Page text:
Stoptober: the mystery of the missing evaluation
Sunday, October 1, 2017 at 12:28
Simon Clark

"Stoptober is back ... and it's bigger than ever."

The question is, why?

On November 3, shortly after the 2016 campaign finished, I wrote:

Last year, without prompting or prevarication, Public Health England reported that over 215,000 smokers had signed up to Stoptober 2015. The announcement was made on October 30, 2015, and was posted on the UK government website.

What it failed to mention was that the number was 15 per cent fewer than 2014 or that PHE, a quango funded by taxpayers' money, paid four comedians including Al Murray and Bill Bailey a total of £195,000 to promote the campaign.

The latter wasn't revealed until February 2016 when the Mail on Sunday blew the whistle. Meanwhile we await comparable figures for Stoptober 2016.

When I wrote that post I was curious to know how many smokers had signed up to Stoptober 2016.

In the absence of any reports I wrote to PHE asking for confirmation. My email was treated as a freedom of information request and on November 18, 2016, I received this response:

The strategy for Stoptober 2016 was to focus on overall participation rather than sign ups to PHE tools. As such, the evaluation will focus on quits at a population level.

In other words – and possibly to disguise a further fall in the number of smokers signing up – PHE had changed the goalposts. Nevertheless:

It is expected that all strands of the evaluation will be finalised early February.

Well, February came and went and still there was no sign of a report. Eventually, on August 25, four weeks before the launch of Stoptober 2017, I sent a further FOI request for a "full evaluation of the outcome of Stoptober 2016".

On September 22, the day after Stoptober 2017 was launched, PHE replied:

We are releasing an evaluation document of Stoptober 2016 during Stoptober 2017; this will be available on the PHE website ... The original publication date was delayed.

Delayed? You're telling me! Delayed by eight months. And why release an evaluation document of Stoptober 2016 during Stoptober 2017? Is this an attempt to hide bad news?

Equally interesting is the fact that my FOI request also uncovered the information that "the final media spend for Stoptober 2016 was £390,000" while "the current projected media spend for Stoptober 2017 is £1.08 million".

Think about that for a minute. Public Health England committed over one million pounds of your money to Stoptober 2017 (an increase of 150 per cent) when it had yet to publish an evaluation of the outcome of Stoptober 2016.

It's like an army going into battle without evaluating the outcome of the previous conflict. Why would PHE do that? Is it simple incompetence or something else?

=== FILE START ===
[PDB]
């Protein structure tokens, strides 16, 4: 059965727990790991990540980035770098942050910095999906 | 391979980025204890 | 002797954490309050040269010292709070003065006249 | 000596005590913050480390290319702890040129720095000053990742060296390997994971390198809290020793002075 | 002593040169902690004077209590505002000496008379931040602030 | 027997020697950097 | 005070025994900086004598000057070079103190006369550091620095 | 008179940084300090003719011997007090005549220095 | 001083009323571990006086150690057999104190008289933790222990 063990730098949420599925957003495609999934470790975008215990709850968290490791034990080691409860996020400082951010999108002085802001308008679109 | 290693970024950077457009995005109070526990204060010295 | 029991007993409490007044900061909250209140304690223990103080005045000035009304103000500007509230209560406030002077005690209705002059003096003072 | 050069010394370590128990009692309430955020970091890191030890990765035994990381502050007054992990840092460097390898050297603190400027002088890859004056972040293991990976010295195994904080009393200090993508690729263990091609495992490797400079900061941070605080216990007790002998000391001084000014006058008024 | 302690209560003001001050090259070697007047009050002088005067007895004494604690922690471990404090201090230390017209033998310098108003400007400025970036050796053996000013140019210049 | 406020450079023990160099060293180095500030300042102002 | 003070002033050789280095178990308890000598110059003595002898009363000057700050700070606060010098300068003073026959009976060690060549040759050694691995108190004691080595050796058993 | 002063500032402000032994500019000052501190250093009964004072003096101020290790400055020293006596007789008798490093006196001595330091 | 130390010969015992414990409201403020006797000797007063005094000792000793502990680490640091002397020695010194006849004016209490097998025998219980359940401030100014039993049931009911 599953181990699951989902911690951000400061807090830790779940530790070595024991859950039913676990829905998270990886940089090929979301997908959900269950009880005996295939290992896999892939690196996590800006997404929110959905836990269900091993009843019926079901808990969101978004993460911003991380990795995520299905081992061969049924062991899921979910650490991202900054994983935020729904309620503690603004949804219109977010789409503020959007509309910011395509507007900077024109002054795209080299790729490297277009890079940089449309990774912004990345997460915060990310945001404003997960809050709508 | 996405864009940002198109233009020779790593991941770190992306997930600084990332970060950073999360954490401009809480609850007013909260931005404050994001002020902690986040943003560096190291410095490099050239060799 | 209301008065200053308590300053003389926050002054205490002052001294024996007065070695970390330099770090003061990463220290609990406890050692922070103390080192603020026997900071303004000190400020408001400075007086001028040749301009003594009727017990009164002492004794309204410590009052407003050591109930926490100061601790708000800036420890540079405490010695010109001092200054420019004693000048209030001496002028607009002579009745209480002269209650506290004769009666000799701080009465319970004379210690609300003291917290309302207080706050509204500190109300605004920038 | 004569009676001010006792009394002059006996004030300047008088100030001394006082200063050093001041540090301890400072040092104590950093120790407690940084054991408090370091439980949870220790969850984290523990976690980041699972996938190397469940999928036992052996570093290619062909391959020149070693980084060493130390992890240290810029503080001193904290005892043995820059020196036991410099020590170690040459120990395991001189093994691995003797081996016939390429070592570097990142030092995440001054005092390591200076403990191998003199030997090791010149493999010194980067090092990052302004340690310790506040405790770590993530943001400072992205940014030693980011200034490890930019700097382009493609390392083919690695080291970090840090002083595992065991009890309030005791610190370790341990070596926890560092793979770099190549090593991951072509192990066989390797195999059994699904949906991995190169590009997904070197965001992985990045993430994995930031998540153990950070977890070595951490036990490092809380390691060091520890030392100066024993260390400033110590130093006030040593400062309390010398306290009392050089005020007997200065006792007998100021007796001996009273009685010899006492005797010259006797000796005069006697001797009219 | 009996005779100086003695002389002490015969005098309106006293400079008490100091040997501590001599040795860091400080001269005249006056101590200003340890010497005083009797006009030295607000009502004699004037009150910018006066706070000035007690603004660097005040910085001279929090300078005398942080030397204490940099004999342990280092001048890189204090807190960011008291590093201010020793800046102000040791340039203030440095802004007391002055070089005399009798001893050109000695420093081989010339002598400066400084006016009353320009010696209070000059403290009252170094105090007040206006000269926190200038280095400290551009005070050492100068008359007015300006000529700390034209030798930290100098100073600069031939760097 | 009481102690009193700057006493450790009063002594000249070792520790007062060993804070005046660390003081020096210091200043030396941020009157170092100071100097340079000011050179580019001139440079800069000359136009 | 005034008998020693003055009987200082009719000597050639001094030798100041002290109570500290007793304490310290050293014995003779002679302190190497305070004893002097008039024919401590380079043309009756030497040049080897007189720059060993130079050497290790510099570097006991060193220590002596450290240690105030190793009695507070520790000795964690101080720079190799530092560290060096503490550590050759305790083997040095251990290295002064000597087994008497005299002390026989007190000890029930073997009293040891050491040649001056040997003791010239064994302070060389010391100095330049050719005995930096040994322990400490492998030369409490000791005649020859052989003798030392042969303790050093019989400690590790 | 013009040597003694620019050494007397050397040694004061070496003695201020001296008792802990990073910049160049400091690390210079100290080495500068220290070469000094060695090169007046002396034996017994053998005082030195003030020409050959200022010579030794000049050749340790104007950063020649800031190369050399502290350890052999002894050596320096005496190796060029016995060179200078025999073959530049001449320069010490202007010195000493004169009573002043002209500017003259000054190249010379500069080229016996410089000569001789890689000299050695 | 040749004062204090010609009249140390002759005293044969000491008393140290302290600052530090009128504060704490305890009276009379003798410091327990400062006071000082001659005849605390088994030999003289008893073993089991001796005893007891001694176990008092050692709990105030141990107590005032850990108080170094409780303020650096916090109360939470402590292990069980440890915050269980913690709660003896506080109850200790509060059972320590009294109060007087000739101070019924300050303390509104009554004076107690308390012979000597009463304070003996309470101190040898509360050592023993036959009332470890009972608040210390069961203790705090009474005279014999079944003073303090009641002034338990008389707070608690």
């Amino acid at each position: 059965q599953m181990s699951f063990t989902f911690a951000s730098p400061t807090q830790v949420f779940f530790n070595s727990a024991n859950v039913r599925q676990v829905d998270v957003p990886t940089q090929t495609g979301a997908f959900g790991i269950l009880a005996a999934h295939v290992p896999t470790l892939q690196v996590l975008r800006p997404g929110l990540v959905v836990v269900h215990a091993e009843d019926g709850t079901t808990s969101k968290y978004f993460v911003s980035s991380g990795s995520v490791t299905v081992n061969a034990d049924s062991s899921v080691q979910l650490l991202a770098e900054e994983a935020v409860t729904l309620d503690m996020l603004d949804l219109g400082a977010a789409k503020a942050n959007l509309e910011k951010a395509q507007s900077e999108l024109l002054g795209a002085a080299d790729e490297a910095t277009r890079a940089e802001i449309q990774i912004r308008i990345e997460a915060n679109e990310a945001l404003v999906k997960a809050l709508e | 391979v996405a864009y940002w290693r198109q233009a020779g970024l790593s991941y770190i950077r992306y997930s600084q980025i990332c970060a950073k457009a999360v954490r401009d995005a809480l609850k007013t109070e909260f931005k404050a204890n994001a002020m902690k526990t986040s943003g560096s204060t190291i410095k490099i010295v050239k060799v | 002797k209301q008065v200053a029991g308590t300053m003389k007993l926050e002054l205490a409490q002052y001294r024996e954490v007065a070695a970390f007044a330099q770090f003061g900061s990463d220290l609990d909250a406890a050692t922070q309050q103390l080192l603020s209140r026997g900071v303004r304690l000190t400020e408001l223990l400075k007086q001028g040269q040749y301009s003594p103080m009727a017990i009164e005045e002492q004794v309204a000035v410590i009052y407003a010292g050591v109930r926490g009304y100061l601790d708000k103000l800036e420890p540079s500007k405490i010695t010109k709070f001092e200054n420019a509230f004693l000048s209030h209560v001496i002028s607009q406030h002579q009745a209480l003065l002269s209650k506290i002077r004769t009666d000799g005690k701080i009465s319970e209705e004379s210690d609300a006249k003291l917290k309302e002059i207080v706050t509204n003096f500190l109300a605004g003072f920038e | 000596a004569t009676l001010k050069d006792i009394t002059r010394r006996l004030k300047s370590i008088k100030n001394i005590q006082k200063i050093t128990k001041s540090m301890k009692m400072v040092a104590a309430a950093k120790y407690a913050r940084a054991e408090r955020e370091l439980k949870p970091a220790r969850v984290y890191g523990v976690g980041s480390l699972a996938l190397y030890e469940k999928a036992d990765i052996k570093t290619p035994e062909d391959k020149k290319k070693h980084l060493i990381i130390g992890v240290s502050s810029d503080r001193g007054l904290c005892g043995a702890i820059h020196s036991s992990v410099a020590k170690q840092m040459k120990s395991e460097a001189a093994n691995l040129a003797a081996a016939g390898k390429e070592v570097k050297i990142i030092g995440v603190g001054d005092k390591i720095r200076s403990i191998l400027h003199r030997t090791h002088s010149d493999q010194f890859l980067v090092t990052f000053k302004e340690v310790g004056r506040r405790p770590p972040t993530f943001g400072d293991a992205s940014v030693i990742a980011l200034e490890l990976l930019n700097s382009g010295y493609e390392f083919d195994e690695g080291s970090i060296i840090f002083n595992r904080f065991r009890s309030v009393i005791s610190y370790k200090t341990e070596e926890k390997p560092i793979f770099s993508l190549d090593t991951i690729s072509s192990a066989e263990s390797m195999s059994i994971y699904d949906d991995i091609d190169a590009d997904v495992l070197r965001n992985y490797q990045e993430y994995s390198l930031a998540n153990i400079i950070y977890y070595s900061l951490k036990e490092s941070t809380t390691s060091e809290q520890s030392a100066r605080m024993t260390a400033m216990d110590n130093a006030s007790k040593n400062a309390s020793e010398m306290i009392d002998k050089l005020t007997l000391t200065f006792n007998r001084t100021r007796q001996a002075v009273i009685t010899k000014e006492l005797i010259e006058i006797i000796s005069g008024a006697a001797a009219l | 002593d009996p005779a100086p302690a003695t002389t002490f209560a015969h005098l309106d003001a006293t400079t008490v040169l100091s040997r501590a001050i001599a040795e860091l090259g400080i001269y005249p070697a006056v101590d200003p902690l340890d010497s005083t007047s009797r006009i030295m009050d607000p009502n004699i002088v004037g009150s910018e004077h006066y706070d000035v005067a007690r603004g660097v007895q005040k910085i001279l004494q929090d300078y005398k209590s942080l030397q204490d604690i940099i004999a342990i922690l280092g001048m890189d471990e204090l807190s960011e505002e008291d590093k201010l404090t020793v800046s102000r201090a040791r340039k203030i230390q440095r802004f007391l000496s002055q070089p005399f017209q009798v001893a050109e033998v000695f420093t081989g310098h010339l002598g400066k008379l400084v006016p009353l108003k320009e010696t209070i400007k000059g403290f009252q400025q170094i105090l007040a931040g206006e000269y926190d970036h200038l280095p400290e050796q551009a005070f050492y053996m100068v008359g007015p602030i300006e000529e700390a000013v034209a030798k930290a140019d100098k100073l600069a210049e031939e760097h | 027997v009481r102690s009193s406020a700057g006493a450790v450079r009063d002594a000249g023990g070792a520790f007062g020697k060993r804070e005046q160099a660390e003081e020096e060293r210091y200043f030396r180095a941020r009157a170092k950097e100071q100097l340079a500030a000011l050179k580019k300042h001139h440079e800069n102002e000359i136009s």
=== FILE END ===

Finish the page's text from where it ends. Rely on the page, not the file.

Meanwhile, why the difference between the projected and actual media costs for Stoptober 2016? According to PHE in November 2016, "The total media spend for Stoptober 2016 is approximately £545,000." Now, says PHE nine months later, "The final media spend for Stoptober 2016 was £390,000."

I'm glad that the actual figure is less than the projected figure but it would be interesting to know why there is such a disparity.

According to a video released today, "Thousands of people are getting ready to quit smoking this Stoptober." In the same video Coronation Street actress Kym Marsh urges smokers to "Join over one million people who have taken part in Stoptober."

Truth is, a significant sum of public money is being spent on a campaign that doesn't appear to know its arse from its elbow. Nor is there evidence that Stoptober does what it's intended to do – get smokers to quit.

Taking part in or "getting reading to quit" are quite different from giving up smoking for good. Lazily however media and politicians swallow all the propaganda (the videos, the tweets, the celebrity endorsements) while more and more money is flushed down the toilet in the name of 'smoking cessation'.

Meanwhile, in a desperate attempt to get the vaping community to promote Stoptober 2017:

The annual Stoptober campaign in England is embracing e-cigarettes for the first time - in a sign vaping is being seen as the key to getting people to quit.

See Quit smoking campaign Stoptober backs e-cigs for the first time (BBC News).

Sadly the chances of reading an evaluation of Stoptober 2017 (including the number of smokers who swap combustibles for e-cigarettes) before Stoptober 2018 must be pretty small. After all, that's not how government or the public sector work.

Almost every campaign or policy is based on a wing, a prayer – and your dosh.

See also: Stoptober is proof that comedy isn't the new rock 'n' roll (October 2015), Stoptober and the law of diminishing returns (September 2016), Questions for Public Health England concerning Stoptober 2016 (November 2016).

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